Skip to main content

The country’s average hourly rate for permanent employees increased by 1.9 per cent to $27.75 from October of last year.

Christopher Katsarov/Globe and Mail

Despite signs suggesting Canada’s labour market is robust, wage growth continued to slow last month.

Canada added more than 11,000 new jobs in October, the unemployment rate reverted to a multiyear low of 5.8 per cent and businesses have repeatedly said they cannot find staff.

And yet, wage growth declined for the fifth consecutive period, according to Statistics Canada’s Labour Force Survey (LFS) released on Friday.

Story continues below advertisement

The country’s average hourly rate for permanent employees increased by 1.9 per cent to $27.75 from October of last year. That was weaker than September’s year-over-year wage growth of 2.2 per cent.

The decline is occurring over a period of fairly healthy job creation and as the major labour markets of Ontario and British Columbia hiked their minimum wage.

“It is a bit of a conundrum,” said Craig Alexander, chief economist with Deloitte Canada. “This is not one monthly number. This has been a trend since May.” In May, average hourly earnings increased by 3.9 per cent. In June, growth was 3.5 per cent, July was 3 per cent and August was 2.6 per cent.

Although the LFS is often derided for its inconsistencies and volatility, Mr. Alexander said that after five consecutive months, “something real is taking place.”

A number of factors could be holding wages down, such as increased competition from technology and other countries. Also, there could be more people available to work, including retirement-age baby boomers who remain in the work force.

“One possibility is that the labour market is not as tight as the low unemployment rate suggests,” Mr. Alexander said. Baby boomers “that are leaving the labour force are a pool of workers that can be attracted back in if there was an adequate market demand for them,” he said.

Although the Bank of Canada places very little weight on the LFS’s earnings data, the central bank’s own wage measurement is also close to 2 per cent.

Story continues below advertisement

Called wage-common, the Bank of Canada’s measurement has remained at 2.3 per cent for the first half of this year and most of last year. That is below the 3-per-cent level that the central bank has said was historically consistent with a tight labour market.

“That is still disappointing relative to where we should be at this point in the cycle,” said Josh Nye, economist with Royal Bank of Canada. “It’s certainly true that we haven’t seen the pick up in wages that we would be looking for given how low unemployment is and how strong the job market is.”

Wage-common is calculated quarterly from the LFS, employer payrolls and two economic reports. The LFS is a tiny component.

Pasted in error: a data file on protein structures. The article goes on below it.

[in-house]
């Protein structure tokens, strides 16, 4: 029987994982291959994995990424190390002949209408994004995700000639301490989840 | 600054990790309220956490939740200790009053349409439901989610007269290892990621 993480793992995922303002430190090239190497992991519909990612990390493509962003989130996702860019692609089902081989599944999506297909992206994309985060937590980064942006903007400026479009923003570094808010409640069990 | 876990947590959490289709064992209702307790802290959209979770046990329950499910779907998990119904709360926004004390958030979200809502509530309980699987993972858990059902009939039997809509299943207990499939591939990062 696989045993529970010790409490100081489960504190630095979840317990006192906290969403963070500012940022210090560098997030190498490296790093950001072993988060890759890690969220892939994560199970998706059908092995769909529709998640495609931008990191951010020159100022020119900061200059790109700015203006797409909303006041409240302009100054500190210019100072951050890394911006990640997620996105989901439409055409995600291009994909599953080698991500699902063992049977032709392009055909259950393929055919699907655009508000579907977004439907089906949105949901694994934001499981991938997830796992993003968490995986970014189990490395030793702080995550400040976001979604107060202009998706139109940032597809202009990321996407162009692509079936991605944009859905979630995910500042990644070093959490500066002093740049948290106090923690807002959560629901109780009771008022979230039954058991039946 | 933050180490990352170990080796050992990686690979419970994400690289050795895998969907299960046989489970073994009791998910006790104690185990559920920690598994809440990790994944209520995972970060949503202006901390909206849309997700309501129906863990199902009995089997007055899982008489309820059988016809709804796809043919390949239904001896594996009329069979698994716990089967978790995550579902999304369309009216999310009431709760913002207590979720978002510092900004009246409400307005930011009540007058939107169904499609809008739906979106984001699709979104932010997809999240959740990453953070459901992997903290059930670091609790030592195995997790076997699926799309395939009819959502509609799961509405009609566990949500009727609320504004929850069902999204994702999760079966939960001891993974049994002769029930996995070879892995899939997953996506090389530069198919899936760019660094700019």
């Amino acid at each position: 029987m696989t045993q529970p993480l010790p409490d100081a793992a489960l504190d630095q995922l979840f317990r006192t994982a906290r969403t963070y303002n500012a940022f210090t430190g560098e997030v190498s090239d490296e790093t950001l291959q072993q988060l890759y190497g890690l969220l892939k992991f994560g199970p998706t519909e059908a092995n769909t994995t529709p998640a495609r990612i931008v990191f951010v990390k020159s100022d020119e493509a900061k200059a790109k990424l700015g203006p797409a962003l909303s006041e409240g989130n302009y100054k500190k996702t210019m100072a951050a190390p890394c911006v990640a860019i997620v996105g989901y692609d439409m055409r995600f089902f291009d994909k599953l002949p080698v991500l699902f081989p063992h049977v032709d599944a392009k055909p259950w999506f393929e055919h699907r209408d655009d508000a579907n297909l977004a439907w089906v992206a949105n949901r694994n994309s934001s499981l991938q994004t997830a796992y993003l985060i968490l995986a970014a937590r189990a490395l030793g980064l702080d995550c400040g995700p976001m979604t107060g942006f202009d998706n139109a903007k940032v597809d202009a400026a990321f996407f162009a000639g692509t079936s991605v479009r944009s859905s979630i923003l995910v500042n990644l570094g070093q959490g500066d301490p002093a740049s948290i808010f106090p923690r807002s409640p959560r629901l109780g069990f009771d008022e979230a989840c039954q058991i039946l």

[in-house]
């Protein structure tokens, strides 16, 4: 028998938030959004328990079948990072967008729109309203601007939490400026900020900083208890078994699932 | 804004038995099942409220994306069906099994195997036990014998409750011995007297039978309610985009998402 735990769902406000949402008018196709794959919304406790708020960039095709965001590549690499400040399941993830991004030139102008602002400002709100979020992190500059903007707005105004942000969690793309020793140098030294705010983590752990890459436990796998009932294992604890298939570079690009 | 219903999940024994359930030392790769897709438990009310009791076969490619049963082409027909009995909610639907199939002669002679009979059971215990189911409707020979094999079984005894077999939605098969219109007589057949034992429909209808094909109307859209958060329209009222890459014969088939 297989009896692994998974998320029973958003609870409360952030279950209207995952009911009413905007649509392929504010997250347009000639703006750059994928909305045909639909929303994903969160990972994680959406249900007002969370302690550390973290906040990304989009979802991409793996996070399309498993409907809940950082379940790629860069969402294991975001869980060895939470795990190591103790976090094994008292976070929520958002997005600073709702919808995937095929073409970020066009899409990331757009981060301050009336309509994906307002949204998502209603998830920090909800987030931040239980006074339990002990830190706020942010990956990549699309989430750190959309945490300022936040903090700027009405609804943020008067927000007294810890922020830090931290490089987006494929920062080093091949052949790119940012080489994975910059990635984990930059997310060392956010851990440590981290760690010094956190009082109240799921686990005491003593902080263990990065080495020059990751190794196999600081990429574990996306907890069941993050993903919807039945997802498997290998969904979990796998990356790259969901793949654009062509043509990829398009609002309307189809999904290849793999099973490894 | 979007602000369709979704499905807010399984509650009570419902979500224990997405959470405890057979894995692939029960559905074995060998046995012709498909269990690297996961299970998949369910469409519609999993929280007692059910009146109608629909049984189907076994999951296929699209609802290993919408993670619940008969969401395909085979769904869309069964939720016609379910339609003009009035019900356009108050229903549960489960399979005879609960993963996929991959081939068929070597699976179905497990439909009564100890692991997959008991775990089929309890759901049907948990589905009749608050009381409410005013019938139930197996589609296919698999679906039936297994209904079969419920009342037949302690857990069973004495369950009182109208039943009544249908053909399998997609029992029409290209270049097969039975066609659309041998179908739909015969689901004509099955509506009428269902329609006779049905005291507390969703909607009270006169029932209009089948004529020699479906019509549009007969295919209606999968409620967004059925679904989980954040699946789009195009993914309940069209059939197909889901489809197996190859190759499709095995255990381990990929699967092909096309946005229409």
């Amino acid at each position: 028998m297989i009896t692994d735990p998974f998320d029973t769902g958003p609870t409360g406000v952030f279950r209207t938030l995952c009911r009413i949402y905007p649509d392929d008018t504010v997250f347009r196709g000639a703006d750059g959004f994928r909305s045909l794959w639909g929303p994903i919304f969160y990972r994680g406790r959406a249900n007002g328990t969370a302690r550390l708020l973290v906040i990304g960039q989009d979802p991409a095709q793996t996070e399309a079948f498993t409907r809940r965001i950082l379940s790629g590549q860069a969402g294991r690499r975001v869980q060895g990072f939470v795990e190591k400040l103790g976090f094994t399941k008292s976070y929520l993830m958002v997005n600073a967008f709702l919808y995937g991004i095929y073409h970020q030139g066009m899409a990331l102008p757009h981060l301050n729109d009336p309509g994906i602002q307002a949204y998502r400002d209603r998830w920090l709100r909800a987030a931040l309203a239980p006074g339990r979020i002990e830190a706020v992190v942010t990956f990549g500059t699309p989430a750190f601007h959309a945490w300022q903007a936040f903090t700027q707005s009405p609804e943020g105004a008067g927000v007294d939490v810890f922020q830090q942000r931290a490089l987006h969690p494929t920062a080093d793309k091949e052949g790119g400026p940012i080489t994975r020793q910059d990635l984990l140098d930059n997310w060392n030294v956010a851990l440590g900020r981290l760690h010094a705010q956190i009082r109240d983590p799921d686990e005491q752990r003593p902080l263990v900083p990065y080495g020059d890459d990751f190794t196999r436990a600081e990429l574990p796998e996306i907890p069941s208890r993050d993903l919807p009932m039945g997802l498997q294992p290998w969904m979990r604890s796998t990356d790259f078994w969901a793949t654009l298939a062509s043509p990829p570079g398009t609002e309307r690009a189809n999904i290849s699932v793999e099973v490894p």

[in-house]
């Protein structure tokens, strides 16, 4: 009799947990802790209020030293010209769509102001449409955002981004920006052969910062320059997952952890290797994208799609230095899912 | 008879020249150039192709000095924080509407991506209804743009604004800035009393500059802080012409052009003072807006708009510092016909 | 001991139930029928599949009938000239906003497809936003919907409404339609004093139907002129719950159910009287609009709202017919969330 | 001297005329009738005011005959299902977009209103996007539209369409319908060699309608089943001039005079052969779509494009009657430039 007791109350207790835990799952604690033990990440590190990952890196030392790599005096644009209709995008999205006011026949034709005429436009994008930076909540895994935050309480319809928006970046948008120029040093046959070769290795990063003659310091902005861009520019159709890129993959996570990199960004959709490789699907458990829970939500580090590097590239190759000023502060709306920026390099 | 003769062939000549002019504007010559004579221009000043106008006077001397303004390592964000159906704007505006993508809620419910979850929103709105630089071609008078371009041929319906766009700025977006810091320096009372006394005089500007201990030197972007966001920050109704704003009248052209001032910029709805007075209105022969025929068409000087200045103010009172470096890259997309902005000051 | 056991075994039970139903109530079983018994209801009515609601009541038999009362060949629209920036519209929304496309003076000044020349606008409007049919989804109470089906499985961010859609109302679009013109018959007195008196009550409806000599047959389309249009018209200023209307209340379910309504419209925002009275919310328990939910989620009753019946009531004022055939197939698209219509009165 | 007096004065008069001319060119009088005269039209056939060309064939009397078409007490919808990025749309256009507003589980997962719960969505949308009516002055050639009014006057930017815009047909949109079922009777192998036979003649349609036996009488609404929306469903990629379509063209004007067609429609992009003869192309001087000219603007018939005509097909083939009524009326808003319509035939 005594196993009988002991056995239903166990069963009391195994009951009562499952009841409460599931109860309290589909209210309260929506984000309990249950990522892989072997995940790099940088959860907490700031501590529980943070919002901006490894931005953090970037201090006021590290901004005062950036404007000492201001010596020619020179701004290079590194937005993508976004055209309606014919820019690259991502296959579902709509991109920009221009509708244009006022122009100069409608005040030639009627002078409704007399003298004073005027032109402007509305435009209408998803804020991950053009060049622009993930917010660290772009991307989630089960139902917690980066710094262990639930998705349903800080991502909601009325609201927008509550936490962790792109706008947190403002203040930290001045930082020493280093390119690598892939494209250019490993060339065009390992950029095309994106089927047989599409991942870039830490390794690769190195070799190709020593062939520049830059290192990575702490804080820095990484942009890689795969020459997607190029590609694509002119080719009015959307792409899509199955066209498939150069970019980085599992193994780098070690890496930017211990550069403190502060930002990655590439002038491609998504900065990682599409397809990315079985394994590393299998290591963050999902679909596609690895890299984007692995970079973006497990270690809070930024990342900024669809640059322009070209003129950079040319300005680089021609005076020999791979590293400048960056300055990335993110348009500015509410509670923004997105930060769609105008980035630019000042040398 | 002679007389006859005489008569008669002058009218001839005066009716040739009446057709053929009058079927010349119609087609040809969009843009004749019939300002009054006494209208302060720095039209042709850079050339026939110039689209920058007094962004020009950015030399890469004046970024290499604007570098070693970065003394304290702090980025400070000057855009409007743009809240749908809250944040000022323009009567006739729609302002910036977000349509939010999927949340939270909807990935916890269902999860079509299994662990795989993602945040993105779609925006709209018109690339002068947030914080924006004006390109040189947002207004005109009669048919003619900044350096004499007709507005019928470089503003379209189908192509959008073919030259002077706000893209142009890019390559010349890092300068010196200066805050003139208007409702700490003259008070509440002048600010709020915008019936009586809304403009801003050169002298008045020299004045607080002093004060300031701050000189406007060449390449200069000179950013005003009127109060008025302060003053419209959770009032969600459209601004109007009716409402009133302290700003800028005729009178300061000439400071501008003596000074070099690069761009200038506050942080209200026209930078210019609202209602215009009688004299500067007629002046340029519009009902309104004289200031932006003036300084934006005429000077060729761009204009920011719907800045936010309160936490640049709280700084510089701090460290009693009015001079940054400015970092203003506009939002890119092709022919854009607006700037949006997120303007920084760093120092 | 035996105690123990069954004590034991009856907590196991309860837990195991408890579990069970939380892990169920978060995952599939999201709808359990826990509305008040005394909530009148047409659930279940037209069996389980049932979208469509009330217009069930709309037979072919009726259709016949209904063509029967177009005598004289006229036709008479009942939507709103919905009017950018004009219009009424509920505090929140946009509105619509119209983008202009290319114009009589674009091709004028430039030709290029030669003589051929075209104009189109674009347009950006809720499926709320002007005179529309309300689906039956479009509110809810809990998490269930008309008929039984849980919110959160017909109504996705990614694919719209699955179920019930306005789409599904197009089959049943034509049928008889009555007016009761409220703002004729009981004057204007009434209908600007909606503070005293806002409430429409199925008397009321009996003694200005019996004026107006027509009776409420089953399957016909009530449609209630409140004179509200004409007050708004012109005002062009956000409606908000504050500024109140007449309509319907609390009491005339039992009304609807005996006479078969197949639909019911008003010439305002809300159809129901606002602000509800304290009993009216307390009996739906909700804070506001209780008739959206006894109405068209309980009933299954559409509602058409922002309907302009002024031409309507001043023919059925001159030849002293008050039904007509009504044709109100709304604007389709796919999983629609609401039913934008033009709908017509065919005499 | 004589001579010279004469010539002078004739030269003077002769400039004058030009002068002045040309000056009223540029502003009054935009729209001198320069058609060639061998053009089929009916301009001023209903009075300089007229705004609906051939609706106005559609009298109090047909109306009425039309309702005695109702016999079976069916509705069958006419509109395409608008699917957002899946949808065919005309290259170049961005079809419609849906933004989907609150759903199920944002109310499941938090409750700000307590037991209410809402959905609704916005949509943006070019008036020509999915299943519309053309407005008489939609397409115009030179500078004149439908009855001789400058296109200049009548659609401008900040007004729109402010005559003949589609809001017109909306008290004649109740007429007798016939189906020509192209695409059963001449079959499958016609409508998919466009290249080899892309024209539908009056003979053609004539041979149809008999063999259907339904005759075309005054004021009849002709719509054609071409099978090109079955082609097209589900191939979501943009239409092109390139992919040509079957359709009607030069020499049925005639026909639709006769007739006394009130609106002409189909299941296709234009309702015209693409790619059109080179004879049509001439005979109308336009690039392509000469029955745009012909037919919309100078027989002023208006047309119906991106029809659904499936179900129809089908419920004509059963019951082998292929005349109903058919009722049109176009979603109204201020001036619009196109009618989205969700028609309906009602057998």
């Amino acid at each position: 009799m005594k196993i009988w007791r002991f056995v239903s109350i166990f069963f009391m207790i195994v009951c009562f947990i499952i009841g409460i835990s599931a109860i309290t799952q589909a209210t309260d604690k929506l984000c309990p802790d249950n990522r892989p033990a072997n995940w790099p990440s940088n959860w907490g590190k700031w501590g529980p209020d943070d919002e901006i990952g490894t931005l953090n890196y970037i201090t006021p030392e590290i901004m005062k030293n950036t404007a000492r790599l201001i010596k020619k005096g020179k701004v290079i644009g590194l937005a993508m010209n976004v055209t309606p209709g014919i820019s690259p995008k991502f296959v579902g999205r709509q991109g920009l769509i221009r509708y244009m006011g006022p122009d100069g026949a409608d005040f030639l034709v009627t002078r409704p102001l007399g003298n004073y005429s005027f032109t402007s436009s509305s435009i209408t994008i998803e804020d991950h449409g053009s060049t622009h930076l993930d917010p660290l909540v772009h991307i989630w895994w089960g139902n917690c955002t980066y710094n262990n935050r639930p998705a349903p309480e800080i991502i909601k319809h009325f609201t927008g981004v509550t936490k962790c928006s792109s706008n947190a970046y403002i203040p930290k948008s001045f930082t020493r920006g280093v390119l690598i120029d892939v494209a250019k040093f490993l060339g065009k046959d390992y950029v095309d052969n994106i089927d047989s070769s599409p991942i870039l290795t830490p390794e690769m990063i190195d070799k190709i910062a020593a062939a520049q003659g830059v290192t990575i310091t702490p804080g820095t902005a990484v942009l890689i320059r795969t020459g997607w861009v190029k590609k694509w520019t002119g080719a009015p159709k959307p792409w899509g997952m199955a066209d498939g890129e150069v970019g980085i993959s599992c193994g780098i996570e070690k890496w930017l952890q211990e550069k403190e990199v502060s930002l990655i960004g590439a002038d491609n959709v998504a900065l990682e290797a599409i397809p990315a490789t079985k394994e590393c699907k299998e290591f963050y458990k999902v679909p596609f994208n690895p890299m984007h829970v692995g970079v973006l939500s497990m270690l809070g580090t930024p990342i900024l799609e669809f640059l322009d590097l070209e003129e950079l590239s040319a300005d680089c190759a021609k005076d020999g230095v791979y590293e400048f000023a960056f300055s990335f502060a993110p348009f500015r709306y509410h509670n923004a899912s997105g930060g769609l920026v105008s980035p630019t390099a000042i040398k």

The slowdown occurred even as Ontario’s average hourly rate expanded by 3 per cent from a year ago. The province is the country’s largest labour market.

Other provinces recorded weak wage growth. British Columbia, one of the country’s strongest regional economies, was up 1.6 per cent from October of last year. Alberta, which also hiked the minimum wage, was up by 1.8 per cent and Quebec grew by 0.3 per cent.

The weakness has tamped down expectations that the Bank of Canada would raise its benchmark interest rate later this year. “The softness in the wage data in October points to January as the most likely month for the next rate increase,” Bank of America said in a research note.

Story continues below advertisement

Over all, the economy gained 11,200 net new jobs last month, with full-time positions offsetting part-time losses. Over the year, employment increased by 206,000 positions, or 1.1 per cent, with the majority of the new jobs full time.

Report an error Editorial code of conduct
Comments

Welcome to The Globe and Mail’s comment community. This is a space where subscribers can engage with each other and Globe staff. Non-subscribers can read and sort comments but will not be able to engage with them in any way. Click here to subscribe.

If you would like to write a letter to the editor, please forward it to letters@globeandmail.com. Readers can also interact with The Globe on Facebook and Twitter .

Welcome to The Globe and Mail’s comment community. This is a space where subscribers can engage with each other and Globe staff. Non-subscribers can read and sort comments but will not be able to engage with them in any way. Click here to subscribe.

If you would like to write a letter to the editor, please forward it to letters@globeandmail.com. Readers can also interact with The Globe on Facebook and Twitter .

Welcome to The Globe and Mail’s comment community. This is a space where subscribers can engage with each other and Globe staff.

We aim to create a safe and valuable space for discussion and debate. That means:

  • All comments will be reviewed by one or more moderators before being posted to the site. This should only take a few moments.
  • Treat others as you wish to be treated
  • Criticize ideas, not people
  • Stay on topic
  • Avoid the use of toxic and offensive language
  • Flag bad behaviour

Comments that violate our community guidelines will be removed. Commenters who repeatedly violate community guidelines may be suspended, causing them to temporarily lose their ability to engage with comments.

Read our community guidelines here

Discussion loading ...

Due to technical reasons, we have temporarily removed commenting from our articles. We hope to have this fixed soon. Thank you for your patience. If you are looking to give feedback on our new site, please send it along to feedback@globeandmail.com. If you want to write a letter to the editor, please forward to letters@globeandmail.com.
Cannabis pro newsletter